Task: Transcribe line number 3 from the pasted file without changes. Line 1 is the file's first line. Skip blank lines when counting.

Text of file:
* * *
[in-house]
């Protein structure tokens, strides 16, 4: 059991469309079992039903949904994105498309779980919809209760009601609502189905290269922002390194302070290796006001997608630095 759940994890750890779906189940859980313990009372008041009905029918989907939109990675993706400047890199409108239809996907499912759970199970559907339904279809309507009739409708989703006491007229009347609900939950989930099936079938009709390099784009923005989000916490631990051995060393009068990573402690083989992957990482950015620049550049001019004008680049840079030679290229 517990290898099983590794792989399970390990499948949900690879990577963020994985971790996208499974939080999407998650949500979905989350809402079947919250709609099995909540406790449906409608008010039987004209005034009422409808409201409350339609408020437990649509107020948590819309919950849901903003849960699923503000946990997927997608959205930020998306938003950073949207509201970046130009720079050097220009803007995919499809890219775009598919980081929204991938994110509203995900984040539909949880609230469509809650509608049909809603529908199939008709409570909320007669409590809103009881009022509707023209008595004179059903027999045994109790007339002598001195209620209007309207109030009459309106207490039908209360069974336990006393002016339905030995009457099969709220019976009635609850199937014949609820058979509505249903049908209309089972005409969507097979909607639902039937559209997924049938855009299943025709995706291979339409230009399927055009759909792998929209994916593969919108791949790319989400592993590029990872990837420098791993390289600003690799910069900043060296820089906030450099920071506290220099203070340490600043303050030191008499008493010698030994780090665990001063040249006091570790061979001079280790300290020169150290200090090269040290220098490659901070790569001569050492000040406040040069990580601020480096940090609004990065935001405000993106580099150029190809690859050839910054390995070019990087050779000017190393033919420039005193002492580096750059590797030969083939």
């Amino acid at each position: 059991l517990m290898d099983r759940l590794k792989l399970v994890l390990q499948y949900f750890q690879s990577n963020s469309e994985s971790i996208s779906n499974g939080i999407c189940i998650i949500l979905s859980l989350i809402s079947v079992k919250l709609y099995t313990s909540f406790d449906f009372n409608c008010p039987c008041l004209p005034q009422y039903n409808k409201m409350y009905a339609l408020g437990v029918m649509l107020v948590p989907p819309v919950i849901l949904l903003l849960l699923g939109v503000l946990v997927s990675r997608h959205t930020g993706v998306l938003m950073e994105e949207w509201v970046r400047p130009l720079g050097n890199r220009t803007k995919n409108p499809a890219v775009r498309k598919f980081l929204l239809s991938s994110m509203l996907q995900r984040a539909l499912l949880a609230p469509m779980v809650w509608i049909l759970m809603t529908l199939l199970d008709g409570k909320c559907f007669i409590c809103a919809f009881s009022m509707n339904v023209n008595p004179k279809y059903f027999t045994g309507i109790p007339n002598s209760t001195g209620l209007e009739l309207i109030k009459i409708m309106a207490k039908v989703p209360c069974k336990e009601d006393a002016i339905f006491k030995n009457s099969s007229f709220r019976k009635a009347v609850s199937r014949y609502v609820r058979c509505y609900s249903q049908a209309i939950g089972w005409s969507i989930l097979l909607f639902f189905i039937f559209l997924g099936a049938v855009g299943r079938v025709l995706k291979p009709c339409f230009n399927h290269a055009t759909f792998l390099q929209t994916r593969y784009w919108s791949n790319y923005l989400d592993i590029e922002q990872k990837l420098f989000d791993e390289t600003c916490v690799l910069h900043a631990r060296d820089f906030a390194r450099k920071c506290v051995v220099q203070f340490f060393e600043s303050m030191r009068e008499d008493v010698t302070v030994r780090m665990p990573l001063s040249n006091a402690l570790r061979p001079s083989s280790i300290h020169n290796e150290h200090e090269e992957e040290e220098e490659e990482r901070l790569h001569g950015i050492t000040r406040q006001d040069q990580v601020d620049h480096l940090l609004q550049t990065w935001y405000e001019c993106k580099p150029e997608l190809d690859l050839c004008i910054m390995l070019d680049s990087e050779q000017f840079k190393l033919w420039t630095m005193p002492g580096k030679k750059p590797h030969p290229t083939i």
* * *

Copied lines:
């Amino acid at each position: 059991l517990m290898d099983r759940l590794k792989l399970v994890l390990q499948y949900f750890q690879s990577n963020s469309e994985s971790i996208s779906n499974g939080i999407c189940i998650i949500l979905s859980l989350i809402s079947v079992k919250l709609y099995t313990s909540f406790d449906f009372n409608c008010p039987c008041l004209p005034q009422y039903n409808k409201m409350y009905a339609l408020g437990v029918m649509l107020v948590p989907p819309v919950i849901l949904l903003l849960l699923g939109v503000l946990v997927s990675r997608h959205t930020g993706v998306l938003m950073e994105e949207w509201v970046r400047p130009l720079g050097n890199r220009t803007k995919n409108p499809a890219v775009r498309k598919f980081l929204l239809s991938s994110m509203l996907q995900r984040a539909l499912l949880a609230p469509m779980v809650w509608i049909l759970m809603t529908l199939l199970d008709g409570k909320c559907f007669i409590c809103a919809f009881s009022m509707n339904v023209n008595p004179k279809y059903f027999t045994g309507i109790p007339n002598s209760t001195g209620l209007e009739l309207i109030k009459i409708m309106a207490k039908v989703p209360c069974k336990e009601d006393a002016i339905f006491k030995n009457s099969s007229f709220r019976k009635a009347v609850s199937r014949y609502v609820r058979c509505y609900s249903q049908a209309i939950g089972w005409s969507i989930l097979l909607f639902f189905i039937f559209l997924g099936a049938v855009g299943r079938v025709l995706k291979p009709c339409f230009n399927h290269a055009t759909f792998l390099q929209t994916r593969y784009w919108s791949n790319y923005l989400d592993i590029e922002q990872k990837l420098f989000d791993e390289t600003c916490v690799l910069h900043a631990r060296d820089f906030a390194r450099k920071c506290v051995v220099q203070f340490f060393e600043s303050m030191r009068e008499d008493v010698t302070v030994r780090m665990p990573l001063s040249n006091a402690l570790r061979p001079s083989s280790i300290h020169n290796e150290h200090e090269e992957e040290e220098e490659e990482r901070l790569h001569g950015i050492t000040r406040q006001d040069q990580v601020d620049h480096l940090l609004q550049t990065w935001y405000e001019c993106k580099p150029e997608l190809d690859l050839c004008i910054m390995l070019d680049s990087e050779q000017f840079k190393l033919w420039t630095m005193p002492g580096k030679k750059p590797h030969p290229t083939i």